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International braz j urol

versão impressa ISSN 1677-5538

Int. braz j urol. vol.38 no.1 Rio de Janeiro jan./fev. 2012

http://dx.doi.org/10.1590/S1677-55382012000100020 

VIDEO SECTION

 

Retroperitoneal lymph node dissection with concomitant IVC thrombectomy, caval wall resection, and grafting for metastatic NSGT

 

 

Tariq Hakky; Timothy Kim; Alejandro R. Rodriguez; Paul Armstrong; Devanand Mangar; Philippe E. Spiess

Department of Urology (TH, TK, ARR) and Department of Vascular and Endovascular Surgery (PA) University of South Florida, Department of Anesthesia (DM), Tampa General Hospital and Department of Genitourinary Oncology (PES), Moffitt Cancer Center, Tampa, FL, USA

Correspondence address

 

 


ABSTRACT

INTRODUCTION: The management of a post-chemotherapy retroperitoneal mass secondary to testicular cancer can present a surgical challenge when involving adjacent organs or major vascular structures. We present the first video of a retroperitoneal lymph node dissection (RPLND) with IVC (inferior vena cava) thrombectomy, caval wall resection resulting from metastatic non-seminomatous germ cell testis (NSGCT) cancer.
METHODS: In this surgical video, we highlight important surgical considerations in the management of a post-chemotherapy retroperitoneal mass with direct IVC wall invasion and level 2 thrombus in such a patient.
RESULTS: A 34 year old man underwent a right inguinal orchiectomy for a mixed NSGCT (embryonal, yolk sac, and teratoma components) and elevated serum tumor markers. He underwent systemic chemotherapy (BEP regimen x 4 cycles) with subsequent near normalization of tumor markers. His post-chemotherapy imaging revealed a 6 cm residual retroperitoneal mass with a level 2 IVC tumor thrombus and suspected direct infrarenal IVC wall invasion from the mass. The patient underwent an open post-chemotherapy RPLND, IVC thrombectomy, IVC resection and grafting. The final pathology report of the retroperitoneal mass revealed teratoma with no viable germ cell tumor elements and negative surgical margins. His intra-operative and post-operative stages were unremarkable with his IVC graft remaining patent and no evidence of disease recurrence at last follow-up.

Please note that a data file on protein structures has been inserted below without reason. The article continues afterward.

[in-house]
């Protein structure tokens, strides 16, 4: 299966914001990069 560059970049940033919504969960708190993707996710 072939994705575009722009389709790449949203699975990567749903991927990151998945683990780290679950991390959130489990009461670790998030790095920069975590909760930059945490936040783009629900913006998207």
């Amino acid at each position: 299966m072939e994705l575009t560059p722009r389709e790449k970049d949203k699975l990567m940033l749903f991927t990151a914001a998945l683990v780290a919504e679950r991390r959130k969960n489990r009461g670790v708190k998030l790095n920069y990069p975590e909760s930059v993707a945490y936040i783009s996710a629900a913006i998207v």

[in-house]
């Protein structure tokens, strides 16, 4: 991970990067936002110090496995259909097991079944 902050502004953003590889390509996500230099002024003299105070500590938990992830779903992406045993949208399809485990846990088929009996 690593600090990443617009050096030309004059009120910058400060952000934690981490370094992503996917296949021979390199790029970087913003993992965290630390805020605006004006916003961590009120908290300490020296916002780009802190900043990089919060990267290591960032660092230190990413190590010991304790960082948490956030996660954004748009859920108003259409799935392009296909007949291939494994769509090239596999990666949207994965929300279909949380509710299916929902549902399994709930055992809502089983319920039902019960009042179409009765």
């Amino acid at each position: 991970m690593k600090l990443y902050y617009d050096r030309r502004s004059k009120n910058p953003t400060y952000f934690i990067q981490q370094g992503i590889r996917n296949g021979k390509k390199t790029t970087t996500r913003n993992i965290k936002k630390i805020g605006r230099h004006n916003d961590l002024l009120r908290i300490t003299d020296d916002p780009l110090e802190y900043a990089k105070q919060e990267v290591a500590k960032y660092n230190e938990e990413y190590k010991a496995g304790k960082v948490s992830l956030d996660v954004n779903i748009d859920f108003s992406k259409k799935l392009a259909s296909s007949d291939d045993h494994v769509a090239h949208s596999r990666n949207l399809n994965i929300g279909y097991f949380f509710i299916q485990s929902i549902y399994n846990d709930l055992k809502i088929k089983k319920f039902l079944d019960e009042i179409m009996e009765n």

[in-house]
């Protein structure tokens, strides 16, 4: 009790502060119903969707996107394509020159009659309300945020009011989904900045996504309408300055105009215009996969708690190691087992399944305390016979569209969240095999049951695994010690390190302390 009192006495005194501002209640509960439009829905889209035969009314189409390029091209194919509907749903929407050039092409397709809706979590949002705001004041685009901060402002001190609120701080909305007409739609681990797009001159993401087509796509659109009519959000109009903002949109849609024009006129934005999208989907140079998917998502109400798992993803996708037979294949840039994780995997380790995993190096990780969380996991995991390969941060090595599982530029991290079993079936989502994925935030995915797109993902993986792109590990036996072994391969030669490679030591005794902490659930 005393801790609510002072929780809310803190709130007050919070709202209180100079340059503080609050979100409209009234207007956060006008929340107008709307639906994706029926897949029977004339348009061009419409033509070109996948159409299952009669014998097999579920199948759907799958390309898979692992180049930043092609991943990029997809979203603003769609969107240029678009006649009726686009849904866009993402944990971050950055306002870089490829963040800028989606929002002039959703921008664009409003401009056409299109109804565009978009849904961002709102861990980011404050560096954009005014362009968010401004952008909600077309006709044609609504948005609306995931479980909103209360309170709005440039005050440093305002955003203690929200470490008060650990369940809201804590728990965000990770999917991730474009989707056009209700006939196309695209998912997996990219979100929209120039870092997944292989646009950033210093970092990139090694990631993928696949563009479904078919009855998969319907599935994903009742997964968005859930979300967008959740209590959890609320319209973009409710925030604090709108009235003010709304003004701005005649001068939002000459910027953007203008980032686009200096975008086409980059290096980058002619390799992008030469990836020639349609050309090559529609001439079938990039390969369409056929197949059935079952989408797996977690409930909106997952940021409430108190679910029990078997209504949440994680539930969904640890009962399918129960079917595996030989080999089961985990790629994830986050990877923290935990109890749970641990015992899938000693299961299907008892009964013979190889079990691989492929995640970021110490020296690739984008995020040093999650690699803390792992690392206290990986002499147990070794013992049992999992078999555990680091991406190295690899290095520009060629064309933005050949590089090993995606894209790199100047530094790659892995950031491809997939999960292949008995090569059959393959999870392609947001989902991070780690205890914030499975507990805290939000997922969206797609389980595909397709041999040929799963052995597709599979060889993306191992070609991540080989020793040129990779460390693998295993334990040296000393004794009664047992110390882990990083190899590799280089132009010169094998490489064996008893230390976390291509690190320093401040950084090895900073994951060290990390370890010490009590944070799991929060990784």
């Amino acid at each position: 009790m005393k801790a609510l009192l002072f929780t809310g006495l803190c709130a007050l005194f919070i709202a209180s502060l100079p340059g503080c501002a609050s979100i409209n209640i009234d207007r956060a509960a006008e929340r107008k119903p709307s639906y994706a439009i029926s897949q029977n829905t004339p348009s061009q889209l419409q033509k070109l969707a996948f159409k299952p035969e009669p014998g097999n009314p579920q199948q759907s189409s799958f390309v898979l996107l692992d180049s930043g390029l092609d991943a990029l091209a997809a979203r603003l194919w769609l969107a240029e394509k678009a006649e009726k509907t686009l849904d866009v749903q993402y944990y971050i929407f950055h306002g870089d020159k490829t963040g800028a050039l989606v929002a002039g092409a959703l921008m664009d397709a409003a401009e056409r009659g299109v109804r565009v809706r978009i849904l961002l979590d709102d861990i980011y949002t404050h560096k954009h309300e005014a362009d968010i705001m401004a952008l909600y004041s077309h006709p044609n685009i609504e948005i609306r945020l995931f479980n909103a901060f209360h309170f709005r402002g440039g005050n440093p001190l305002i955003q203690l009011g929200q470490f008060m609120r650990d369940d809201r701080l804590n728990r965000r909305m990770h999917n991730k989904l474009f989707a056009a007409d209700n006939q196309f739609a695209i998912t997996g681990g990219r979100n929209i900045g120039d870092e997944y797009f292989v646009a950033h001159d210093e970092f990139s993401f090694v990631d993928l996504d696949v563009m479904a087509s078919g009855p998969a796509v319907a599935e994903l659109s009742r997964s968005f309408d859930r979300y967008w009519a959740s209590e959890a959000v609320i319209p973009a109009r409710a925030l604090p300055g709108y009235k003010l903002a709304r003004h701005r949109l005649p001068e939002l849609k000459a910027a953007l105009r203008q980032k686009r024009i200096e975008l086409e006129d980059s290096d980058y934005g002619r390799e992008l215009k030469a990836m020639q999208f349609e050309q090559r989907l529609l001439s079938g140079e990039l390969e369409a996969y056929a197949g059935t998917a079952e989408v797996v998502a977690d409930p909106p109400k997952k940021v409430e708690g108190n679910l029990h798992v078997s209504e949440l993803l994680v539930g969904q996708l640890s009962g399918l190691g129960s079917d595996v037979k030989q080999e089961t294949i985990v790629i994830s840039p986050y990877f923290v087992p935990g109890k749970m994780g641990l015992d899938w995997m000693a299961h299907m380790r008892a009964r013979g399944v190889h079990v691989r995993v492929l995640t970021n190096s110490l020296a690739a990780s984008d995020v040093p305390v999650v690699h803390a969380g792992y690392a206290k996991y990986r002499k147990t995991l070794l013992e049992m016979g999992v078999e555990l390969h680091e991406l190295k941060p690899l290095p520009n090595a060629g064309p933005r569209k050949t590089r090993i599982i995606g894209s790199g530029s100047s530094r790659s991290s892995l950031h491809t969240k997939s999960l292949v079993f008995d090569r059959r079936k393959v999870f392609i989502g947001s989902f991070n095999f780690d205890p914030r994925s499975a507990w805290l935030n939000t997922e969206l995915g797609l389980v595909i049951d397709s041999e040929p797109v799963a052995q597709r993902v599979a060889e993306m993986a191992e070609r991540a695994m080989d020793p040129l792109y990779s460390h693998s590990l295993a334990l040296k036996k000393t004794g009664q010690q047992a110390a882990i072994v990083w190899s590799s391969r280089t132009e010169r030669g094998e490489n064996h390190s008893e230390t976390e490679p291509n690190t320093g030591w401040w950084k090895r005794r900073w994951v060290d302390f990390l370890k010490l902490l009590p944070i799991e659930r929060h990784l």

CONCLUSION: We present the first surgical video of a post-chemotherapy RPLND with IVC thrombectomy, caval wall resection and grafting for metastatic NSGCT. The final pathology report of teratoma with no viable tumor highlights the local vascular invasive potential of such pathology.


 

 

Int Braz J Urol. 2012; 38 (Video #1): 135_136

Available at: www.brazjurol.com.br/videos/january_february_2012/Hakky_135_136video.htm

 

 

Correspondence address:
Dr. Philippe E. Spiess
Department of Urology
H Lee Moffitt Cancer Center
E-mail: philippe.spiess@moffitt.org

Accepted: January 20, 2012

 

 

EDITORIAL COMMENT

Full bilateral RPLND is the standard of care for patients with residual retroperitoneal masses post chemotherapy. With proper and meticulous surgical technique, the morbidity of the procedure is minimal and the in-field recurrences are negligible. In the following video, Hakki et al. elegantly demonstrates that resection of ALL residual masses within the retroperitoneum is important for long-term disease control even if it requires major vessel resection. IVC thrombus in the setting of metastatic testes cancer is rare and can develop either through retrograde spread of disease via the gonadal vein or direct invasion of the IVC wall by the retroperitoneal mass. The decision of IVC grafting is challenging as one has to balance the benefit of maintaining a patent IVC versus the high risk of clotting off the graft and lifelong anticoagulation in such a young patient. Take into account the above mentioned, the other reasonable option is to consider ligation of the IVC completely, particularly when a patient already have developed collaterals due to obstruction of the IVC with the tumor thrombus.

 

Dr. Wassim Kassouf
Assistant Professor of Urology
McGill University
Montreal, Canada
E-mail: wassim.kassouf@muhc.mcgill.ca